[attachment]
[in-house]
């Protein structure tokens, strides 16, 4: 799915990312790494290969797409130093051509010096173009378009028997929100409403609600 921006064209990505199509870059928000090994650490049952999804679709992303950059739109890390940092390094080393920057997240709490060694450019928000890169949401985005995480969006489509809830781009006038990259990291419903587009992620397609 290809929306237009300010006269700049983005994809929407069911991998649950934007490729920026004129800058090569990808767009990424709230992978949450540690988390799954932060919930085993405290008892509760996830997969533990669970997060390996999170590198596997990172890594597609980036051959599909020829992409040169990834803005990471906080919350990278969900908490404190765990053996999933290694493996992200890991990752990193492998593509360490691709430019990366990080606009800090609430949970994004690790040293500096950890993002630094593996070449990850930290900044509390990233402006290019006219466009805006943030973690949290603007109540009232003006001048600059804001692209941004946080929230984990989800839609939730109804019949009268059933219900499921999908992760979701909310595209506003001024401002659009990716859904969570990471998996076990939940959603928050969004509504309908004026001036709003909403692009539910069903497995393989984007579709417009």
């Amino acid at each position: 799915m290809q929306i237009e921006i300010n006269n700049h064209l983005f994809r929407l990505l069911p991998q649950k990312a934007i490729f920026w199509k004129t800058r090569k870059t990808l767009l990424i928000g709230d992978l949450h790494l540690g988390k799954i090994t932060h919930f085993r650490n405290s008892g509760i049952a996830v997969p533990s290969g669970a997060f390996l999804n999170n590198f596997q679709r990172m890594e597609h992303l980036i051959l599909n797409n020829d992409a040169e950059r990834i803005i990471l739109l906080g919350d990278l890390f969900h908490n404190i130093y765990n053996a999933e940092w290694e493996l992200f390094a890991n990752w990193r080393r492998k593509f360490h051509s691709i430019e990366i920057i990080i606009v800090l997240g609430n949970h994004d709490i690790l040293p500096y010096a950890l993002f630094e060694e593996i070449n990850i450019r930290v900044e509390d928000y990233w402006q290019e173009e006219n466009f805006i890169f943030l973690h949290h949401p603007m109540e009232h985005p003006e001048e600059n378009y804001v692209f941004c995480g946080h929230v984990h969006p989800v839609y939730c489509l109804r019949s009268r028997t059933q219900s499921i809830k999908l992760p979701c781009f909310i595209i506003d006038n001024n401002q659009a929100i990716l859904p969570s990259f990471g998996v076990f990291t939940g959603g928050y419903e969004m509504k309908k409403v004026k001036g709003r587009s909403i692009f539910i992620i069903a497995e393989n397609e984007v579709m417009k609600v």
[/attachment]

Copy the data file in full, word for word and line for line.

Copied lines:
[in-house]
């Protein structure tokens, strides 16, 4: 799915990312790494290969797409130093051509010096173009378009028997929100409403609600 921006064209990505199509870059928000090994650490049952999804679709992303950059739109890390940092390094080393920057997240709490060694450019928000890169949401985005995480969006489509809830781009006038990259990291419903587009992620397609 290809929306237009300010006269700049983005994809929407069911991998649950934007490729920026004129800058090569990808767009990424709230992978949450540690988390799954932060919930085993405290008892509760996830997969533990669970997060390996999170590198596997990172890594597609980036051959599909020829992409040169990834803005990471906080919350990278969900908490404190765990053996999933290694493996992200890991990752990193492998593509360490691709430019990366990080606009800090609430949970994004690790040293500096950890993002630094593996070449990850930290900044509390990233402006290019006219466009805006943030973690949290603007109540009232003006001048600059804001692209941004946080929230984990989800839609939730109804019949009268059933219900499921999908992760979701909310595209506003001024401002659009990716859904969570990471998996076990939940959603928050969004509504309908004026001036709003909403692009539910069903497995393989984007579709417009």
């Amino acid at each position: 799915m290809q929306i237009e921006i300010n006269n700049h064209l983005f994809r929407l990505l069911p991998q649950k990312a934007i490729f920026w199509k004129t800058r090569k870059t990808l767009l990424i928000g709230d992978l949450h790494l540690g988390k799954i090994t932060h919930f085993r650490n405290s008892g509760i049952a996830v997969p533990s290969g669970a997060f390996l999804n999170n590198f596997q679709r990172m890594e597609h992303l980036i051959l599909n797409n020829d992409a040169e950059r990834i803005i990471l739109l906080g919350d990278l890390f969900h908490n404190i130093y765990n053996a999933e940092w290694e493996l992200f390094a890991n990752w990193r080393r492998k593509f360490h051509s691709i430019e990366i920057i990080i606009v800090l997240g609430n949970h994004d709490i690790l040293p500096y010096a950890l993002f630094e060694e593996i070449n990850i450019r930290v900044e509390d928000y990233w402006q290019e173009e006219n466009f805006i890169f943030l973690h949290h949401p603007m109540e009232h985005p003006e001048e600059n378009y804001v692209f941004c995480g946080h929230v984990h969006p989800v839609y939730c489509l109804r019949s009268r028997t059933q219900s499921i809830k999908l992760p979701c781009f909310i595209i506003d006038n001024n401002q659009a929100i990716l859904p969570s990259f990471g998996v076990f990291t939940g959603g928050y419903e969004m509504k309908k409403v004026k001036g709003r587009s909403i692009f539910i992620i069903a497995e393989n397609e984007v579709m417009k609600v």